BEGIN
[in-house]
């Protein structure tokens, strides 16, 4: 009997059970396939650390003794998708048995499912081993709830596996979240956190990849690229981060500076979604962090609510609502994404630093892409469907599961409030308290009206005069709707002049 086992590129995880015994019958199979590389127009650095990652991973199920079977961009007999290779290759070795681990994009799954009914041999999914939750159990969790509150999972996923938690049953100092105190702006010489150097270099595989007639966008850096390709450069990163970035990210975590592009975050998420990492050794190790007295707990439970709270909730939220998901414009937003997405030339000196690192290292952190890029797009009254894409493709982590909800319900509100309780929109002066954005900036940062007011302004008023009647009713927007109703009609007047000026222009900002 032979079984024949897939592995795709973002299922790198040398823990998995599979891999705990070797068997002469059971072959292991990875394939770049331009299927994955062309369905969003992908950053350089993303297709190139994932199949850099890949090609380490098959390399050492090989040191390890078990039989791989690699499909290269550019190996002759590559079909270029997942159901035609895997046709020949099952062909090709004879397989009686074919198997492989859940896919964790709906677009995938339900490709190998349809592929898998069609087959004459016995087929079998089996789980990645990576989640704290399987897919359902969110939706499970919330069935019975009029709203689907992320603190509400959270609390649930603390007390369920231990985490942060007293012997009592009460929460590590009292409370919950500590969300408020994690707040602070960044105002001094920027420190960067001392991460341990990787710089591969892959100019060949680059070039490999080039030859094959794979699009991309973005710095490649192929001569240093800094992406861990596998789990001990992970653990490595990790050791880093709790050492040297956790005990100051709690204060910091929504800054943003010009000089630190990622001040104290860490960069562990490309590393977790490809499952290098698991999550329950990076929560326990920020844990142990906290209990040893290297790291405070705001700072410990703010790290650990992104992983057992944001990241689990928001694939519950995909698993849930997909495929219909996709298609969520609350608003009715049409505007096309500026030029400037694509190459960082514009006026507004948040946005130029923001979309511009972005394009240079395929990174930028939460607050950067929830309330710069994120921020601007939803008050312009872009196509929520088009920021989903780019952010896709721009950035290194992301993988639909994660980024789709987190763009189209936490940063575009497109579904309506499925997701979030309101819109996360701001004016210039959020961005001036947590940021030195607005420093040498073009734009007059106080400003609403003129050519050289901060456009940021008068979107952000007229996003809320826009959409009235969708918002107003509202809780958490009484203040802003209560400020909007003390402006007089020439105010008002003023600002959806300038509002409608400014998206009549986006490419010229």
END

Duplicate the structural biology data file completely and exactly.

[in-house]
């Protein structure tokens, strides 16, 4: 009997059970396939650390003794998708048995499912081993709830596996979240956190990849690229981060500076979604962090609510609502994404630093892409469907599961409030308290009206005069709707002049 086992590129995880015994019958199979590389127009650095990652991973199920079977961009007999290779290759070795681990994009799954009914041999999914939750159990969790509150999972996923938690049953100092105190702006010489150097270099595989007639966008850096390709450069990163970035990210975590592009975050998420990492050794190790007295707990439970709270909730939220998901414009937003997405030339000196690192290292952190890029797009009254894409493709982590909800319900509100309780929109002066954005900036940062007011302004008023009647009713927007109703009609007047000026222009900002 032979079984024949897939592995795709973002299922790198040398823990998995599979891999705990070797068997002469059971072959292991990875394939770049331009299927994955062309369905969003992908950053350089993303297709190139994932199949850099890949090609380490098959390399050492090989040191390890078990039989791989690699499909290269550019190996002759590559079909270029997942159901035609895997046709020949099952062909090709004879397989009686074919198997492989859940896919964790709906677009995938339900490709190998349809592929898998069609087959004459016995087929079998089996789980990645990576989640704290399987897919359902969110939706499970919330069935019975009029709203689907992320603190509400959270609390649930603390007390369920231990985490942060007293012997009592009460929460590590009292409370919950500590969300408020994690707040602070960044105002001094920027420190960067001392991460341990990787710089591969892959100019060949680059070039490999080039030859094959794979699009991309973005710095490649192929001569240093800094992406861990596998789990001990992970653990490595990790050791880093709790050492040297956790005990100051709690204060910091929504800054943003010009000089630190990622001040104290860490960069562990490309590393977790490809499952290098698991999550329950990076929560326990920020844990142990906290209990040893290297790291405070705001700072410990703010790290650990992104992983057992944001990241689990928001694939519950995909698993849930997909495929219909996709298609969520609350608003009715049409505007096309500026030029400037694509190459960082514009006026507004948040946005130029923001979309511009972005394009240079395929990174930028939460607050950067929830309330710069994120921020601007939803008050312009872009196509929520088009920021989903780019952010896709721009950035290194992301993988639909994660980024789709987190763009189209936490940063575009497109579904309506499925997701979030309101819109996360701001004016210039959020961005001036947590940021030195607005420093040498073009734009007059106080400003609403003129050519050289901060456009940021008068979107952000007229996003809320826009959409009235969708918002107003509202809780958490009484203040802003209560400020909007003390402006007089020439105010008002003023600002959806300038509002409608400014998206009549986006490419010229």